Andrew Smith’s search for the best competition his sport had to offer took him on a journey identical to the name of the sport he participates in — cross country.
The 23-year-old Toronto native has actually traveled across a country in order to find what he believes makes him a top quality runner.
Smith, a fifth-year senior on the University of South Florida men’s cross country team, landed at USF because he felt the competition level he could experience here would make him a better runner.
“I chose USF because I knew there would be a great group of guys around me, and that is what I needed to improve,” he said.
Smith’s journey eventually brought him to Tampa from Toronto, but it wasn’t a direct path, just as a cross country meet isn’t a straight-on race.
Smith began running cross country in the fourth grade on his elementary school team in Canada. He continued to run for fun up until high school. That is when all his other sports interests started fading away and running became the top priority.
When high school began, Smith opted to train with the Toronto Olympic Club team, an elite running club, in order to run against the best competition available.
After four years of running in high school, Smith decided to test his ability in the United States, something he said is not uncommon for Canadian athletes.
“There are no athletic scholarships available in Canada,” Smith said.
Another reason Smith left Canada was because the competition the United States and specifically college universities, offered was so much greater than in his homeland.
“Every race here is like an international competition,” Smith said. “In every race there are runners from everywhere.”
Smith left Canada for Campbell, a small Division I-A school in North Carolina, in search of a very competitive environment. But after two years, he didn’t find what he was looking for and felt it was time to transfer.
Smith started researching on the Internet to find possible schools to transfer to when he located USF. After looking at information about the school and statistics about the team, he decided to reach out to the Bulls’ program.
“I saw the quality of the team they had, so I decided to contact the coach,” Smith said.
Smith was looking for what he didn’t have at Campbell University, which was the level of competition he needed to continue to improve.
“I didn’t want to go to a team and be the top guy with no one around me,” Smith said. “(Competition) is what I needed to improve.”
USF coach Greg Thiel viewed Smith’s desire to compete against the best as an asset, prompting him to give Smith a spot on the team.
“To want to come here and run against the best in the country shows the type of competitor he is,” Thiel said. “Andrew could have easily gone to a smaller school and been the big fish in the little pond, so to speak, but he wanted to come here and go up against the best.”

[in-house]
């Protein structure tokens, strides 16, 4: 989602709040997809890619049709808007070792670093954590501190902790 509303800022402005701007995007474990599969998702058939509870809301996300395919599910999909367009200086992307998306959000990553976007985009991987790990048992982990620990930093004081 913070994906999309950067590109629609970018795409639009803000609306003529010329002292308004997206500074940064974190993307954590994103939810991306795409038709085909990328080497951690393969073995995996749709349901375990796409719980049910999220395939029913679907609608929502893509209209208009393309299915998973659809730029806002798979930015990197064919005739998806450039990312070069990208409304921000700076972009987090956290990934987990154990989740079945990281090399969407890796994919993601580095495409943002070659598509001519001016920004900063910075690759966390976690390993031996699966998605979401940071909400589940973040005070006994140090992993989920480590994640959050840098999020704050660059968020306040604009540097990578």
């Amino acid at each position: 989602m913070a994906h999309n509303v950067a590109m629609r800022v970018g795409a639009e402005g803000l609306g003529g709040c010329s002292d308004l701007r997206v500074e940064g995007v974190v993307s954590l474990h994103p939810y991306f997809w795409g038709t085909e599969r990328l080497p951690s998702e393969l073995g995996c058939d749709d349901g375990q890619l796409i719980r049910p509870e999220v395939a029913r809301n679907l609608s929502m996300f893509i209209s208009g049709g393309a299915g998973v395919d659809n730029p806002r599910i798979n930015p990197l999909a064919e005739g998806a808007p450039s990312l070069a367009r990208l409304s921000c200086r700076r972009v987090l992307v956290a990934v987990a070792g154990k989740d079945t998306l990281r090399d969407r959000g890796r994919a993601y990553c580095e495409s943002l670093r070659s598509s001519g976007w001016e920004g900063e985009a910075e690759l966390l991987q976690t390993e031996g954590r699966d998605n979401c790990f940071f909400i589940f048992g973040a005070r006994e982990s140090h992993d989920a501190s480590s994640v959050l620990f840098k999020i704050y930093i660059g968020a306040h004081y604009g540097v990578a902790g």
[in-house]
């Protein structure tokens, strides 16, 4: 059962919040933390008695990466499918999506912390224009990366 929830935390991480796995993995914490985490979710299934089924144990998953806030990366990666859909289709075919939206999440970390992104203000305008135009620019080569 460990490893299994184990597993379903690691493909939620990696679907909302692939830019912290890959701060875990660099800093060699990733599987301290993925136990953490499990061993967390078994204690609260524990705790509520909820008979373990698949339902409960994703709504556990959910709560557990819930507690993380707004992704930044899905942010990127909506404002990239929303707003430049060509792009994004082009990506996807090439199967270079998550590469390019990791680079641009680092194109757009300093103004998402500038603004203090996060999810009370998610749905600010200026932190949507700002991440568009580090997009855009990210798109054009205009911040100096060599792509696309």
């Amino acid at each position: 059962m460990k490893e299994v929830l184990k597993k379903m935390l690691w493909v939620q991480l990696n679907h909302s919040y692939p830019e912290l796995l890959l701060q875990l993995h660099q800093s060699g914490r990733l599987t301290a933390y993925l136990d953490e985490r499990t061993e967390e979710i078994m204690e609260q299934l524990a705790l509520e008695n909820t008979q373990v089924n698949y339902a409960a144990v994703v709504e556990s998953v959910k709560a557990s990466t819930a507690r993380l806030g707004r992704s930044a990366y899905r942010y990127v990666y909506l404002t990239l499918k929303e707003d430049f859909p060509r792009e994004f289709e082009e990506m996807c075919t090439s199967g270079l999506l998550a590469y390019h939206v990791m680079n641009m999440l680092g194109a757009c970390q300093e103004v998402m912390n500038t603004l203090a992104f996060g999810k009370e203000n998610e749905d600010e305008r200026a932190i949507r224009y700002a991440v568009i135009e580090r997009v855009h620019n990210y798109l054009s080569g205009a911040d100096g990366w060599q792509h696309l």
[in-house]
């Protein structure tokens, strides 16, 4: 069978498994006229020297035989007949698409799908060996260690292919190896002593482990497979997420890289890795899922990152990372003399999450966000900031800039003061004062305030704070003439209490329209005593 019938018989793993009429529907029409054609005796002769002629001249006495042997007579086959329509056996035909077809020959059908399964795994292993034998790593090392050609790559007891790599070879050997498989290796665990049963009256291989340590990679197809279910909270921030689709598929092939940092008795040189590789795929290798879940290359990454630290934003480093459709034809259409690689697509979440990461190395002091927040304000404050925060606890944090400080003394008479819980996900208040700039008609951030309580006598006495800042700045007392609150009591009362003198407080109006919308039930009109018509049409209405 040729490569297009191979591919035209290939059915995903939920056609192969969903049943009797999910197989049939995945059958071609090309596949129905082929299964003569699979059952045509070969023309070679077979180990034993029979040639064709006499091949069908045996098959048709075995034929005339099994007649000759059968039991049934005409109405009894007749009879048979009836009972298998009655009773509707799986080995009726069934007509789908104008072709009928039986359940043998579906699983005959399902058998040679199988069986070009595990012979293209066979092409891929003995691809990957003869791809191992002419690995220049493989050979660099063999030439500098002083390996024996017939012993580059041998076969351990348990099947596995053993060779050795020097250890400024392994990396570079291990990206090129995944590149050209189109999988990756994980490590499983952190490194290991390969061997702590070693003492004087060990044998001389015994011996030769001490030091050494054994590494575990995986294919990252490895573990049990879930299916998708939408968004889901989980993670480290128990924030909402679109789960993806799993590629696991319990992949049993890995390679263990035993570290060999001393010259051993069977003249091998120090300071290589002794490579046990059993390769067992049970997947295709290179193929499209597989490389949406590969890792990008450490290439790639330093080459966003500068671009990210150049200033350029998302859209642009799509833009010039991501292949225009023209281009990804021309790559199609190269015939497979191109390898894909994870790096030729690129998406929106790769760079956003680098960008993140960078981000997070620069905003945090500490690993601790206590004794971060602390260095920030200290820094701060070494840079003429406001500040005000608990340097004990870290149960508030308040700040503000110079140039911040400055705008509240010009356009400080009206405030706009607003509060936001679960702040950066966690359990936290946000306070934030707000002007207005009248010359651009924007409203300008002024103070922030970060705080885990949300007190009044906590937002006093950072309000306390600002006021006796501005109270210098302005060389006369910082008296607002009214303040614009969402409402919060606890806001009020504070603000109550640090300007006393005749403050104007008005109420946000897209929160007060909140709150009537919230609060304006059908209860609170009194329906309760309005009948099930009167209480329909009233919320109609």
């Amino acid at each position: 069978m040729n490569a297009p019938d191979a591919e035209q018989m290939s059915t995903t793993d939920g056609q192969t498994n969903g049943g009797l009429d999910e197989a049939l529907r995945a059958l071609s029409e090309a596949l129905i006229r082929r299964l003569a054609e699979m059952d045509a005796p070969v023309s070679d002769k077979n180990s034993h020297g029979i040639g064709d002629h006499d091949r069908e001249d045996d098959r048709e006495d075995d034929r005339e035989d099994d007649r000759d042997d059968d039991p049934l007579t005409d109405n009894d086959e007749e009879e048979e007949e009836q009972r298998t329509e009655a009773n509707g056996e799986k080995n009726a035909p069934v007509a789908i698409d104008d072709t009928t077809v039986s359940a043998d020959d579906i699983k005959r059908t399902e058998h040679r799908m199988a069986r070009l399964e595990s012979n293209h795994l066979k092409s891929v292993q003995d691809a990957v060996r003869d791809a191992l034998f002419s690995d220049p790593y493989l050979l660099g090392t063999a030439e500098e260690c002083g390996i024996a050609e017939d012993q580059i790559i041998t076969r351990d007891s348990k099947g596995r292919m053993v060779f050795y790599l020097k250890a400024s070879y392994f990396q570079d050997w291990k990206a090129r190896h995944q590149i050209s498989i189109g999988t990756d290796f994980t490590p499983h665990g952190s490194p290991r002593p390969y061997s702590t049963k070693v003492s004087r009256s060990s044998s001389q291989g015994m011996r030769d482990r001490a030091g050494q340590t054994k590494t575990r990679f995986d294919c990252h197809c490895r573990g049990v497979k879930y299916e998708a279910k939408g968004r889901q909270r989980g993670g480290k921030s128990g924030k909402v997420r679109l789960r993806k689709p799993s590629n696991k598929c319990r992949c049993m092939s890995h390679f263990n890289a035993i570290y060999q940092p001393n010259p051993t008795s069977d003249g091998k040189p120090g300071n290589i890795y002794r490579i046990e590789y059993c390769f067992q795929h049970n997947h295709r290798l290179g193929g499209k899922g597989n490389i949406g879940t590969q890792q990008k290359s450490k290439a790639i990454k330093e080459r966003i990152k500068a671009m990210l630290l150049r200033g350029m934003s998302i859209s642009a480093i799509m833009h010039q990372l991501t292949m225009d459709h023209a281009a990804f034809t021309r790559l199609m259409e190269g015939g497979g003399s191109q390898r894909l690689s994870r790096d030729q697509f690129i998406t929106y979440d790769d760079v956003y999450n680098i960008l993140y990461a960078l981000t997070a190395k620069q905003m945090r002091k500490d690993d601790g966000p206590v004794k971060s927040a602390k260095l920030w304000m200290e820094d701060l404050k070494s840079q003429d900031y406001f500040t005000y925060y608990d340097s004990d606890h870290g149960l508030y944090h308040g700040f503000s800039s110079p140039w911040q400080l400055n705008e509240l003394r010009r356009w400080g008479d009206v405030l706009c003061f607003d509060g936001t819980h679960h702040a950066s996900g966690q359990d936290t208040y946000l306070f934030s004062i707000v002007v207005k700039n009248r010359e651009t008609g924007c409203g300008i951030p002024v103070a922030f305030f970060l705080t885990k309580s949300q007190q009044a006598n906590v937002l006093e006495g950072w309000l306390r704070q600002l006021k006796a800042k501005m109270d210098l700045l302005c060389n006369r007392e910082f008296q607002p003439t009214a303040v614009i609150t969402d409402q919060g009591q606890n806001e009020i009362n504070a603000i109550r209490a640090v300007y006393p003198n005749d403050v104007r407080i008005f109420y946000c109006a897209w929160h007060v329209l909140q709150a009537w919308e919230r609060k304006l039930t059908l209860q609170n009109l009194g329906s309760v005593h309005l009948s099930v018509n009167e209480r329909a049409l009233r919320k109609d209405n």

Smith came to USF in the fall of 2000 and enjoyed some early success with his new teammates. The men’s team won the conference championship that year, and Smith led the Bulls as the team’s top finisher in the regional and NCAA championships.
However, after a very good first season, Smith’s 2001 season wasn’t as great. In fact, Smith redshirted.
According to Smith, the redshirt happened for two reasons. First, the secondary physical education major knew he needed an extra year of school to finish his degree. Second, USF endured a tough recruiting year, so he and the coaches decided to save the remaining year of his eligibility for this season, as opposed to using it on a struggling team that ended up finishing 11th in the conference.
“We didn’t want to waste my last year on a rebuilding year,” Smith said.
After a year off from competition, Smith rejoined his team this year looking to attack some pretty high goals in his final year as a collegiate athlete.
But as the lone senior on a men’s team that still lacks the experience of collegiate running, Smith has been thrust into a leadership role with the team relying on him to carry them through the season.
“He’s everything,” Thiel said. “Obviously all five runners are important, but he’s got to lead the way.”
Smith said he’s confident he can be the leader the team needs, and he looks forward to helping the younger runners become stronger competitors.
“Although I have individual goals, cross country is a team sport,” Smith said. “I have no problem carrying the team.
“I’m glad I can be the one to help our guys improve.”
And the younger runners, like freshman Sean Burris, are glad Smith is around to help teach them to become better runners.”
“He’s a brilliant runner,” Burris said. “I kind of strive to be like him, but I hope to be able to beat him someday.
“He makes me much smarter about running.”
So far this season, Smith has lived up to his responsibilities to the team, and he has also achieved great success as an individual. He’s won one race and finished in second place twice, along with winning the Conference USA Cross Country Runner of the Week award Sept. 10.
“He’s definitely set the tone for the team this year,” USF assistant coach Rita Arndt said. “Sometimes, I think he doesn’t realize how good he is.”
But Smith isn’t finished just yet. With the Conference USA meet approaching, there are still some things he’s looking forward to accomplishing.
“I want to win Conference USA overall,” Smith said. “I know I’m capable of winning, and I know I’ll be in the thick of things until the end.”
But Smith started his journey in search of the best competition, and that’s where he wants the journey to end.
“I really want to make it back to nationals,” Smith said. “That’s where the best guys are at, and that’s where the best competition will be.”